Patient Awarded $367,500 Through An Unusual Twist Of Medical Malpractice
The most common types of medical malpractice cases that involve cancer are due to a failure to timely diagnose the cancer and, consequently, not catching the disease in its earlier stages, which delays vital treatment. However, in a recent medical malpractice case reported in the Houston Chronicle, Herlinda Garcia, a woman living in Victoria, Texas received seven months of chemotherapy treatment for breast cancer based on a wrong diagnosis ― a misread lab result. While she did not know she was cancer-free, she meanwhile prepared to die by arranging for hospice care, giving away belongings and making other end-of-life preparations.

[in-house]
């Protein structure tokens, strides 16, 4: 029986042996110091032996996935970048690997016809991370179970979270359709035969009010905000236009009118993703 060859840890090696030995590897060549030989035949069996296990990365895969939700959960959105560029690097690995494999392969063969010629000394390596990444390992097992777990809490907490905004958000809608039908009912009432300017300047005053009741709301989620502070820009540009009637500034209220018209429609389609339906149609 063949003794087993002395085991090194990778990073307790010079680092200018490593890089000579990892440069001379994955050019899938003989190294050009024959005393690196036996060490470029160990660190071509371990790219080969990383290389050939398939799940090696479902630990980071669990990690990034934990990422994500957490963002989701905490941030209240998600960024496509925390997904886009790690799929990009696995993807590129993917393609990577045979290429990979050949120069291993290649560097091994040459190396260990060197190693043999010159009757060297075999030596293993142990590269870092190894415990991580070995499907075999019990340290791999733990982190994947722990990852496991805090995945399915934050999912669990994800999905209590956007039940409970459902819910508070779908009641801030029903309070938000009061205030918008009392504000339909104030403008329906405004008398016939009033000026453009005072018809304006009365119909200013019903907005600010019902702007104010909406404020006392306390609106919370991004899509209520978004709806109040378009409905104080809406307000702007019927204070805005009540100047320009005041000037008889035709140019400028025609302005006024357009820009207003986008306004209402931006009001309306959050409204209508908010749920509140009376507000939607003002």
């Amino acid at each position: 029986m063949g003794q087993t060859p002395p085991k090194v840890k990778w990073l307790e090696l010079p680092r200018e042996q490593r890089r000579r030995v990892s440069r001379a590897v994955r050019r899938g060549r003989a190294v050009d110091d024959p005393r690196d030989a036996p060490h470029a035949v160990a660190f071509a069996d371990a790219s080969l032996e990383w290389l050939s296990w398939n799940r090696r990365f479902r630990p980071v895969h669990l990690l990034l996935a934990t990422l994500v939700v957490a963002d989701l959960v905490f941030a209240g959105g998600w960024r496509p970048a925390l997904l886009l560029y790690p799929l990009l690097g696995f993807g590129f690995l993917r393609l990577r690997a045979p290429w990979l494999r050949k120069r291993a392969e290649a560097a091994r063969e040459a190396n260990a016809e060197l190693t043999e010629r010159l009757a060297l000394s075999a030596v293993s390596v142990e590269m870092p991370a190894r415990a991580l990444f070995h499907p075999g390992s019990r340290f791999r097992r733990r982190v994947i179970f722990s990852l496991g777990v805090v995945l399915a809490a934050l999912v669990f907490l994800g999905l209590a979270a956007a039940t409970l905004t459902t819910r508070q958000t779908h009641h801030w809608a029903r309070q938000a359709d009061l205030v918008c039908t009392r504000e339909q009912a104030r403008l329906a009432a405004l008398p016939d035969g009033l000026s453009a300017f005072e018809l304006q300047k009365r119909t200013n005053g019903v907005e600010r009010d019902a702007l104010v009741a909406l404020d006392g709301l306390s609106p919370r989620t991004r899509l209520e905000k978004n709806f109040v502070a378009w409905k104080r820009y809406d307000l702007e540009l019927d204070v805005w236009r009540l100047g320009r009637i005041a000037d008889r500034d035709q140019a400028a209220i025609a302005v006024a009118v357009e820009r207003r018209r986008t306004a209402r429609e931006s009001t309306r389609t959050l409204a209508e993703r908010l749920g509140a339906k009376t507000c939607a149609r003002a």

Garcia had received surgery to remove a benign tumor in her breast in 2009, a month before her oncologist misread the imaging scan that lead to the misdiagnosis of malignant cancer. However, later in 2011, when the Citizens Medical Center was treating her for anxiety, physicians at the center performed some scans to obtain updated information about her cancer status. One physician who doubted the accuracy of the original diagnosis had further testing done at M.D. Anderson Cancer Center. M.D. Anderson confirmed that the 2009 diagnosis was incorrect, and that the patient had been cancer-free since the 2009 mastectomy.
While tremendously relieved to discover she did not have cancer, the pain, suffering and mental anguish she endured led Garcia to sue her oncologist, Dr. Ahmad I. Qadri. The jury awarded her $367,700 in damages. Even so, in medical malpractice cases, Texas law caps awards for non-economic damages at $250,000 under the Medical Malpractice and Tort Reform Act. Consequently, the award went to review for compliance with Texas law.